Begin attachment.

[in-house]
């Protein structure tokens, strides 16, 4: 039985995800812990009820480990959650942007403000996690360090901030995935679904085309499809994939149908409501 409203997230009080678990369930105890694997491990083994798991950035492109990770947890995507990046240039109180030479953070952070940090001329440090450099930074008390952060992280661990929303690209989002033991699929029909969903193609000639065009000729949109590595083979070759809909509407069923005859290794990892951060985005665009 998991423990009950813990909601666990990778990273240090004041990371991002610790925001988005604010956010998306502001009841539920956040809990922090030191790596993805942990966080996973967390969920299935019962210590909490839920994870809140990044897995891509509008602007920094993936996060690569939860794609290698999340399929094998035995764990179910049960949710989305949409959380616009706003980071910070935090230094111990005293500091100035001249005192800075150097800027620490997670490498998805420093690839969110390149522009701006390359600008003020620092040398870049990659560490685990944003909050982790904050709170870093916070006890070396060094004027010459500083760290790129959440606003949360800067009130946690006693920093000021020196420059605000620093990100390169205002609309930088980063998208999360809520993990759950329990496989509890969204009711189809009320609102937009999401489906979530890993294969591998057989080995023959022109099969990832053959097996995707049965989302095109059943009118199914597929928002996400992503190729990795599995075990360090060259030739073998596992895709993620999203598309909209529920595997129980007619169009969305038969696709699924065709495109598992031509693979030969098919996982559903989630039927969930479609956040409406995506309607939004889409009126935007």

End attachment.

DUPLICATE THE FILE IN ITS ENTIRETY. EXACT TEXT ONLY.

[in-house]
């Protein structure tokens, strides 16, 4: 039985995800812990009820480990959650942007403000996690360090901030995935679904085309499809994939149908409501 409203997230009080678990369930105890694997491990083994798991950035492109990770947890995507990046240039109180030479953070952070940090001329440090450099930074008390952060992280661990929303690209989002033991699929029909969903193609000639065009000729949109590595083979070759809909509407069923005859290794990892951060985005665009 998991423990009950813990909601666990990778990273240090004041990371991002610790925001988005604010956010998306502001009841539920956040809990922090030191790596993805942990966080996973967390969920299935019962210590909490839920994870809140990044897995891509509008602007920094993936996060690569939860794609290698999340399929094998035995764990179910049960949710989305949409959380616009706003980071910070935090230094111990005293500091100035001249005192800075150097800027620490997670490498998805420093690839969110390149522009701006390359600008003020620092040398870049990659560490685990944003909050982790904050709170870093916070006890070396060094004027010459500083760290790129959440606003949360800067009130946690006693920093000021020196420059605000620093990100390169205002609309930088980063998208999360809520993990759950329990496989509890969204009711189809009320609102937009999401489906979530890993294969591998057989080995023959022109099969990832053959097996995707049965989302095109059943009118199914597929928002996400992503190729990795599995075990360090060259030739073998596992895709993620999203598309909209529920595997129980007619169009969305038969696709699924065709495109598992031509693979030969098919996982559903989630039927969930479609956040409406995506309607939004889409009126935007």